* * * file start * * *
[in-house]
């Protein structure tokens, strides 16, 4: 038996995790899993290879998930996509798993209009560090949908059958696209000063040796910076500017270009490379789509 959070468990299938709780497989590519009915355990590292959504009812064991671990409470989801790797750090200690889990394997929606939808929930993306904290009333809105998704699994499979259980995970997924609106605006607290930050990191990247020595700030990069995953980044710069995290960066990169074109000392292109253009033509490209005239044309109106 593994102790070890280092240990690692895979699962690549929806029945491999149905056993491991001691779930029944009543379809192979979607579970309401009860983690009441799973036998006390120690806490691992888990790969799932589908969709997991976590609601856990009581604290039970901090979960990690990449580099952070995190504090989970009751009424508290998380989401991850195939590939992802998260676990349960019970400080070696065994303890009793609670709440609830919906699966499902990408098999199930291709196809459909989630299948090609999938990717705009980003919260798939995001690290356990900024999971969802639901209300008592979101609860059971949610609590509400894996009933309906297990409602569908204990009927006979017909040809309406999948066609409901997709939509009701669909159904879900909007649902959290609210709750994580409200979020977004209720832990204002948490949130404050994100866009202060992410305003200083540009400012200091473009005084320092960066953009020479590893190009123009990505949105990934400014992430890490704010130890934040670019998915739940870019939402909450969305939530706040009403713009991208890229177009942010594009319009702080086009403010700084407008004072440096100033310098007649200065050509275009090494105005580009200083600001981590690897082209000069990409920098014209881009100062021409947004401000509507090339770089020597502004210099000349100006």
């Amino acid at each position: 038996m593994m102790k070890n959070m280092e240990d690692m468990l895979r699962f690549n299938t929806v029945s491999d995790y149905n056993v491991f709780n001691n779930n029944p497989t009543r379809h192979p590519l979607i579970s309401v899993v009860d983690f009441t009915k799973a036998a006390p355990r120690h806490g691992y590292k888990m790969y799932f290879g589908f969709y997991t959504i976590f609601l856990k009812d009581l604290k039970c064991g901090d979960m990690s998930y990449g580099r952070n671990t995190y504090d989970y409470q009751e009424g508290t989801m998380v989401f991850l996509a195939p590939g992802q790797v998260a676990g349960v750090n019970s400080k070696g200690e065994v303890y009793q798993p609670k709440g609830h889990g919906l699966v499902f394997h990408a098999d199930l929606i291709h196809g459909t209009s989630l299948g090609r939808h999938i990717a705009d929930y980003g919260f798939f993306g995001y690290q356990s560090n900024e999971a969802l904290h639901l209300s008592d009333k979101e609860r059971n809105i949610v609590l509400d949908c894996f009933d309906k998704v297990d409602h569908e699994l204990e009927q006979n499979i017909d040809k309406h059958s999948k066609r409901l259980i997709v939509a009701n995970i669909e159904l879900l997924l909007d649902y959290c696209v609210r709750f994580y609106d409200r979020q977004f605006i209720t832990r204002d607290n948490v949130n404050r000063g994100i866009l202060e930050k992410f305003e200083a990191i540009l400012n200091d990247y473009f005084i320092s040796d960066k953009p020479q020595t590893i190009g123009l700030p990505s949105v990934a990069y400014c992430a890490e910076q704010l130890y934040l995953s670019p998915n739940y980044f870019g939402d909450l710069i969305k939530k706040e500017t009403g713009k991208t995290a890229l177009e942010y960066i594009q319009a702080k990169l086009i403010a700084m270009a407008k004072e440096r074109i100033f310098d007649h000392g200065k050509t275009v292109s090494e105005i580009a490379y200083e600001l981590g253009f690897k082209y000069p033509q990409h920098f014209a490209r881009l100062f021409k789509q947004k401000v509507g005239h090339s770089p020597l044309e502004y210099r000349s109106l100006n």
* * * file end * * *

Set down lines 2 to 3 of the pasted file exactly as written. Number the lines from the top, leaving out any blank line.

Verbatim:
């Protein structure tokens, strides 16, 4: 038996995790899993290879998930996509798993209009560090949908059958696209000063040796910076500017270009490379789509 959070468990299938709780497989590519009915355990590292959504009812064991671990409470989801790797750090200690889990394997929606939808929930993306904290009333809105998704699994499979259980995970997924609106605006607290930050990191990247020595700030990069995953980044710069995290960066990169074109000392292109253009033509490209005239044309109106 593994102790070890280092240990690692895979699962690549929806029945491999149905056993491991001691779930029944009543379809192979979607579970309401009860983690009441799973036998006390120690806490691992888990790969799932589908969709997991976590609601856990009581604290039970901090979960990690990449580099952070995190504090989970009751009424508290998380989401991850195939590939992802998260676990349960019970400080070696065994303890009793609670709440609830919906699966499902990408098999199930291709196809459909989630299948090609999938990717705009980003919260798939995001690290356990900024999971969802639901209300008592979101609860059971949610609590509400894996009933309906297990409602569908204990009927006979017909040809309406999948066609409901997709939509009701669909159904879900909007649902959290609210709750994580409200979020977004209720832990204002948490949130404050994100866009202060992410305003200083540009400012200091473009005084320092960066953009020479590893190009123009990505949105990934400014992430890490704010130890934040670019998915739940870019939402909450969305939530706040009403713009991208890229177009942010594009319009702080086009403010700084407008004072440096100033310098007649200065050509275009090494105005580009200083600001981590690897082209000069990409920098014209881009100062021409947004401000509507090339770089020597502004210099000349100006």
């Amino acid at each position: 038996m593994m102790k070890n959070m280092e240990d690692m468990l895979r699962f690549n299938t929806v029945s491999d995790y149905n056993v491991f709780n001691n779930n029944p497989t009543r379809h192979p590519l979607i579970s309401v899993v009860d983690f009441t009915k799973a036998a006390p355990r120690h806490g691992y590292k888990m790969y799932f290879g589908f969709y997991t959504i976590f609601l856990k009812d009581l604290k039970c064991g901090d979960m990690s998930y990449g580099r952070n671990t995190y504090d989970y409470q009751e009424g508290t989801m998380v989401f991850l996509a195939p590939g992802q790797v998260a676990g349960v750090n019970s400080k070696g200690e065994v303890y009793q798993p609670k709440g609830h889990g919906l699966v499902f394997h990408a098999d199930l929606i291709h196809g459909t209009s989630l299948g090609r939808h999938i990717a705009d929930y980003g919260f798939f993306g995001y690290q356990s560090n900024e999971a969802l904290h639901l209300s008592d009333k979101e609860r059971n809105i949610v609590l509400d949908c894996f009933d309906k998704v297990d409602h569908e699994l204990e009927q006979n499979i017909d040809k309406h059958s999948k066609r409901l259980i997709v939509a009701n995970i669909e159904l879900l997924l909007d649902y959290c696209v609210r709750f994580y609106d409200r979020q977004f605006i209720t832990r204002d607290n948490v949130n404050r000063g994100i866009l202060e930050k992410f305003e200083a990191i540009l400012n200091d990247y473009f005084i320092s040796d960066k953009p020479q020595t590893i190009g123009l700030p990505s949105v990934a990069y400014c992430a890490e910076q704010l130890y934040l995953s670019p998915n739940y980044f870019g939402d909450l710069i969305k939530k706040e500017t009403g713009k991208t995290a890229l177009e942010y960066i594009q319009a702080k990169l086009i403010a700084m270009a407008k004072e440096r074109i100033f310098d007649h000392g200065k050509t275009v292109s090494e105005i580009a490379y200083e600001l981590g253009f690897k082209y000069p033509q990409h920098f014209a490209r881009l100062f021409k789509q947004k401000v509507g005239h090339s770089p020597l044309e502004y210099r000349s109106l100006n």